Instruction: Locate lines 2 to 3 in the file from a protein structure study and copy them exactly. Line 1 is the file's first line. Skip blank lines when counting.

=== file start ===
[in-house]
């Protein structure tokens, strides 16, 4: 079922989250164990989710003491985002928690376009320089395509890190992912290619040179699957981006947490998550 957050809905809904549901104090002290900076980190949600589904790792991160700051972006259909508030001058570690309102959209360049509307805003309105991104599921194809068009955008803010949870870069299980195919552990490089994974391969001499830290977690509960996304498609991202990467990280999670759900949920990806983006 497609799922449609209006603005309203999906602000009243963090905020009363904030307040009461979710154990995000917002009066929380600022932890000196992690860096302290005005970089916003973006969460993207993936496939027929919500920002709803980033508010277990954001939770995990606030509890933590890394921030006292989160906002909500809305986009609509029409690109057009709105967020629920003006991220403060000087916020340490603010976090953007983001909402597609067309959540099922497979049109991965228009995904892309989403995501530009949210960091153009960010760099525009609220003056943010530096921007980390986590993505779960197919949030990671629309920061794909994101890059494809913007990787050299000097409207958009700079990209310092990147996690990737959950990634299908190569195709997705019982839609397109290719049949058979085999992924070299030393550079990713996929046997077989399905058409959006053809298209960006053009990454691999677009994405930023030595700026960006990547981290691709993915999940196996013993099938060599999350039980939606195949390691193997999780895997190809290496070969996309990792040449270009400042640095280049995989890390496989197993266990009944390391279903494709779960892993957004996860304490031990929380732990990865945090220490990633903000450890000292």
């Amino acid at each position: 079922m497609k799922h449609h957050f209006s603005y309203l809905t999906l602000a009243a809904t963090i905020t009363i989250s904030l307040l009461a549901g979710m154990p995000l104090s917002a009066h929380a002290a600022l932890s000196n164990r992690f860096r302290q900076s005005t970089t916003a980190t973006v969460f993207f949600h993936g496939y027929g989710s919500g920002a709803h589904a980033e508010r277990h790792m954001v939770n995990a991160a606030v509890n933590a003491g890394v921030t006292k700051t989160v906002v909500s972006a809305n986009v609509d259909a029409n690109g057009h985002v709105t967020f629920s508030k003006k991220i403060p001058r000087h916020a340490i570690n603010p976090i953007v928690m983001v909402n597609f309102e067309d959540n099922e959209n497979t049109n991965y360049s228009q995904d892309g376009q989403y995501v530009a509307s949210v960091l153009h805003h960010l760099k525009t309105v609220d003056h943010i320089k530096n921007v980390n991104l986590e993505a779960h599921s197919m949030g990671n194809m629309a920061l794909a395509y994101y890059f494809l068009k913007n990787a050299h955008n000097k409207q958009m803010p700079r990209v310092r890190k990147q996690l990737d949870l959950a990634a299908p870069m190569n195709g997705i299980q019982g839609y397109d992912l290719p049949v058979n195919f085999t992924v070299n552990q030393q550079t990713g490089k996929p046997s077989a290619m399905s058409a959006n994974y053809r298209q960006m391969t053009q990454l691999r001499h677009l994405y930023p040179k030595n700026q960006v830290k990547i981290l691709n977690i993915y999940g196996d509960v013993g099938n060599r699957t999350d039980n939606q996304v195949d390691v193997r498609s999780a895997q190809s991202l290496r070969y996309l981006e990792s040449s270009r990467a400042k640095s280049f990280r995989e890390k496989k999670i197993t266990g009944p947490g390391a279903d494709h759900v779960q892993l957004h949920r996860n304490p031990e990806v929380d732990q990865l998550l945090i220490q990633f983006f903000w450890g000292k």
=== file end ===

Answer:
């Protein structure tokens, strides 16, 4: 079922989250164990989710003491985002928690376009320089395509890190992912290619040179699957981006947490998550 957050809905809904549901104090002290900076980190949600589904790792991160700051972006259909508030001058570690309102959209360049509307805003309105991104599921194809068009955008803010949870870069299980195919552990490089994974391969001499830290977690509960996304498609991202990467990280999670759900949920990806983006 497609799922449609209006603005309203999906602000009243963090905020009363904030307040009461979710154990995000917002009066929380600022932890000196992690860096302290005005970089916003973006969460993207993936496939027929919500920002709803980033508010277990954001939770995990606030509890933590890394921030006292989160906002909500809305986009609509029409690109057009709105967020629920003006991220403060000087916020340490603010976090953007983001909402597609067309959540099922497979049109991965228009995904892309989403995501530009949210960091153009960010760099525009609220003056943010530096921007980390986590993505779960197919949030990671629309920061794909994101890059494809913007990787050299000097409207958009700079990209310092990147996690990737959950990634299908190569195709997705019982839609397109290719049949058979085999992924070299030393550079990713996929046997077989399905058409959006053809298209960006053009990454691999677009994405930023030595700026960006990547981290691709993915999940196996013993099938060599999350039980939606195949390691193997999780895997190809290496070969996309990792040449270009400042640095280049995989890390496989197993266990009944390391279903494709779960892993957004996860304490031990929380732990990865945090220490990633903000450890000292």
């Amino acid at each position: 079922m497609k799922h449609h957050f209006s603005y309203l809905t999906l602000a009243a809904t963090i905020t009363i989250s904030l307040l009461a549901g979710m154990p995000l104090s917002a009066h929380a002290a600022l932890s000196n164990r992690f860096r302290q900076s005005t970089t916003a980190t973006v969460f993207f949600h993936g496939y027929g989710s919500g920002a709803h589904a980033e508010r277990h790792m954001v939770n995990a991160a606030v509890n933590a003491g890394v921030t006292k700051t989160v906002v909500s972006a809305n986009v609509d259909a029409n690109g057009h985002v709105t967020f629920s508030k003006k991220i403060p001058r000087h916020a340490i570690n603010p976090i953007v928690m983001v909402n597609f309102e067309d959540n099922e959209n497979t049109n991965y360049s228009q995904d892309g376009q989403y995501v530009a509307s949210v960091l153009h805003h960010l760099k525009t309105v609220d003056h943010i320089k530096n921007v980390n991104l986590e993505a779960h599921s197919m949030g990671n194809m629309a920061l794909a395509y994101y890059f494809l068009k913007n990787a050299h955008n000097k409207q958009m803010p700079r990209v310092r890190k990147q996690l990737d949870l959950a990634a299908p870069m190569n195709g997705i299980q019982g839609y397109d992912l290719p049949v058979n195919f085999t992924v070299n552990q030393q550079t990713g490089k996929p046997s077989a290619m399905s058409a959006n994974y053809r298209q960006m391969t053009q990454l691999r001499h677009l994405y930023p040179k030595n700026q960006v830290k990547i981290l691709n977690i993915y999940g196996d509960v013993g099938n060599r699957t999350d039980n939606q996304v195949d390691v193997r498609s999780a895997q190809s991202l290496r070969y996309l981006e990792s040449s270009r990467a400042k640095s280049f990280r995989e890390k496989k999670i197993t266990g009944p947490g390391a279903d494709h759900v779960q892993l957004h949920r996860n304490p031990e990806v929380d732990q990865l998550l945090i220490q990633f983006f903000w450890g000292k």